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Thread: Removing Stuck Wooden Dowel and Soft Lead Sinker from a barrel

  1. #1
    Boolit Master Fire_stick's Avatar
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    Removing Stuck Wooden Dowel and Soft Lead Sinker from a barrel

    When what I am about to describe happened to me, I did a search for an answer, but there is not much information. So I figured I would fess up and admit that I did manage to lodge a wooden dowel and lead sinker in my barrel. On the positive side, I am going to tell you how I eventually got it out. I hope that another lost soul may benefit in some small way.

    First, what I took away from this experience, is don't use wood dowel to slug your barrel. It can be unreliable. I have used it before without issue, but this time it bit me in the ***. "The first time the dog bites you, it is the dogs fault, the second time he bites you it is your fault." - Marvin Johnson

    What start this is I am the proud new owner of a lovely 91/30 Mosin Nagant with laminated stock. She's pretty, and she shoots factory ammo well. But I wanted more. I wanted to cast for her, so being the good caster I aspire to be, I knew I needed to slug the barrel in order to get the groove diameter. Not a problem, I done this before. Well this time things went south just as the soft lead sinker was about to exit the barrel on the receiver end. At that point, somewhere down in the bowels of the barrel, one or more of the sections of "hardwood" dowel decided it was time to split. Like an idiot, I continued to pound away, thinking "it's right there at the edge, I can do it". Nope, I just made things worse.

    The lead was stuck, and the sections of dowel were not coming out, except for a couple of pieces on the muzzle end. What to do, what to do. At the time, I was in the deep woods at the ranch house, and you don't get good cell or internet access there. So I was on my own with my new prize totally unusable. Man I had had plans for that gun that week.

    The next day I drove into town, to the do it center, and picked up one of the longest smallest diameter wood screws I could find, along with washers, 8-32 threaded rod and nuts for the threaded rod. The long wood screw and washers allowed me to tap into the lead, and pry it out very carefully using the washers against the head of the wood screw and leveraging against the back edge of the receiver using a flat head screwdriver. It was not long before the lead was out and I was thinking I had it made. Not so fast, the wood was still in there, and the wood screw was only so long.

    That was okay, I figured, I will pound it out. DON'T DO THIS, IT MAKES THINGS WORSE.

    Okay, so the lead is out, but the wood is not. I did manage to use the same technique on a section of the wood dowel closest to the receiver end. But after that my wood screw was too short, and the threaded rod would not thread into the wood without a pilot hole.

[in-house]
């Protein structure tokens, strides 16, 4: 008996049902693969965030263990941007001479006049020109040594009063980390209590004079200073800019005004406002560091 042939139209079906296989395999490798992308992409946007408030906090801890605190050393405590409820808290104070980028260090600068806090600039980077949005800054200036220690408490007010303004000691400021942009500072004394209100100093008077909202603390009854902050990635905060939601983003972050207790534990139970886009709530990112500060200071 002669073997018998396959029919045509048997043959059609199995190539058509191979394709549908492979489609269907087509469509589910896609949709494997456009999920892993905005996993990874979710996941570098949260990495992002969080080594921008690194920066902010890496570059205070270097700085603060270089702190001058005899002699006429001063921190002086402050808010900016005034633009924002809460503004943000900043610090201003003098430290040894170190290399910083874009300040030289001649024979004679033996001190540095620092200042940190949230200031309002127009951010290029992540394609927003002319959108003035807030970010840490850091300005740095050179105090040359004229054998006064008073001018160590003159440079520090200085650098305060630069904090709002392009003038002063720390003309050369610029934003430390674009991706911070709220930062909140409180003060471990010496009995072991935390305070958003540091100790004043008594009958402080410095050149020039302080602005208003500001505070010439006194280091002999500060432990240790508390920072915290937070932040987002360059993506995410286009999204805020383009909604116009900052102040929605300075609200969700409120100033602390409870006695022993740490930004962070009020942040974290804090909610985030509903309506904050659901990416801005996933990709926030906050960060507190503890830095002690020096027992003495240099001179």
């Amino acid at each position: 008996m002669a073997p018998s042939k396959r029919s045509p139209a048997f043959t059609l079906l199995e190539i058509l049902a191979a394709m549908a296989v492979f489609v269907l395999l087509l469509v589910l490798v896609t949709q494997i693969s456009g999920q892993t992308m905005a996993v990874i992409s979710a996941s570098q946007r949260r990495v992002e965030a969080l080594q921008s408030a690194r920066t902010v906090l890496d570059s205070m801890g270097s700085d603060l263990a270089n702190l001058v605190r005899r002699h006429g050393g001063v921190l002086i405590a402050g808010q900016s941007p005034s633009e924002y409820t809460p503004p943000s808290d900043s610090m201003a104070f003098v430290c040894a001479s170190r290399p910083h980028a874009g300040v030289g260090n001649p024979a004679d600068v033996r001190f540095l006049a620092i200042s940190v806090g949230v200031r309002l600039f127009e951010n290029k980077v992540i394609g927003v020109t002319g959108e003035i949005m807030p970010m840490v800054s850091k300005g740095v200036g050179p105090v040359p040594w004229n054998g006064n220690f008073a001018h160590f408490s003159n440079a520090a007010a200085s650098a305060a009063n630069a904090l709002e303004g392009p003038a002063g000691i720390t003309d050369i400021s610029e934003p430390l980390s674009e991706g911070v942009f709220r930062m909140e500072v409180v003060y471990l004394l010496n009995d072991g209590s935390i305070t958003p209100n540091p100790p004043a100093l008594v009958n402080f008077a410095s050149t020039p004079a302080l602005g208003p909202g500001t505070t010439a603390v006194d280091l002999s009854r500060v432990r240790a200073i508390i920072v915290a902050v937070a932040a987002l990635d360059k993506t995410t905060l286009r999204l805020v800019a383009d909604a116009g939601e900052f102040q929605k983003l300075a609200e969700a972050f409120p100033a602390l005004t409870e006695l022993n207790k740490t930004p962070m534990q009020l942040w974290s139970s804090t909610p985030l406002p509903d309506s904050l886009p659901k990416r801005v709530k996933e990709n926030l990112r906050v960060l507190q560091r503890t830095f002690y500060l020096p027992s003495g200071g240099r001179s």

A couple of days later, I was back home, but commitments kept me from fully pursuing my foe. Eventually, I managed to get to a hardware store and pick up a 1/8" x 12" long drill bit to use to drill a pilot hole in to the wood for the threaded rod idea I had.

    After drilling the pilot hole, I screwed the threaded rod into the wooden dowel and used washers and a nut to pull the threaded rod back out. Tighten the nut against the washers, and IF your threaded rod does not pull out of the wood, you WILL pull the wood out. But you may have to try several times. The deeper the pilot, the better grip the Threaded rod will have on the wood.
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    This worked like a champ the first time, and I figured once I freed those stubborn sections of wood the rest would fall out. Nope, they were stuck too. And they were further down the barrel. Further than my short 12" drill bit could reach.

    After some rest and thought, I remembered an old piece of brass tube I had in a junk box. Wa la, an extender.
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    So, onward I went, chipping away until I finally managed to have only a small portion left, which I was able to drive out with a metal rod.

    I am happy this is behind me, and I do not plan to repeat the event. But I wanted to put my thoughts down in hopes that someone will benefit. Keep in mind all of this transpired over about a weeks time frame. If you find yourself in this predicament, take your time and think it through. I could not put down every detail here, but the gist is here.

    There are probably a lot of smarter folks out there that can add to this. I bet there is a simpler way to undo this problem. Please add to this thread.

    Oh yeah, the groove diameter is .313". I will never forget that dimension.

    After a good scrubbing, the rifling still looks as good as I remember it looking before I started the project. There is one blemish toward the muzzle on the groove, but that might have been there before. I will give her a shot (no pun intended) and see how she shoots versus pre-slugging.
    He who knows best knows how little he knows.
    - Thomas Jefferson

  2. #2
    Boolit Master

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    Long long ago and very far away I had a 1903A3 Springfield that I bought from a co-worker for $50. I already had one but what the heck $50 ain't squat, or wasn't even in 1975/76. The problem was I had .30-06 ammo that was neck sized after having been fired in the previously owned 03A3.

    Wouldn't ya know it, the newly acquired 03A3 had a chamber that was not friendly to neck sized ammo and I proceeded to stick a loaded round in the chamber. When I say stuck I mean the laws of physics were working against me in the form of a very tightly locked taper.

    What to do? A clean deburred steel rod and a big hammer. POUND POUND POUND POUND.

    No go. By this time the bullet was thoroughly buried in the case and of course all that POUNDING just expanded the case walls further locking the dang thing in place. What do you do?

    Get a bigger hammer!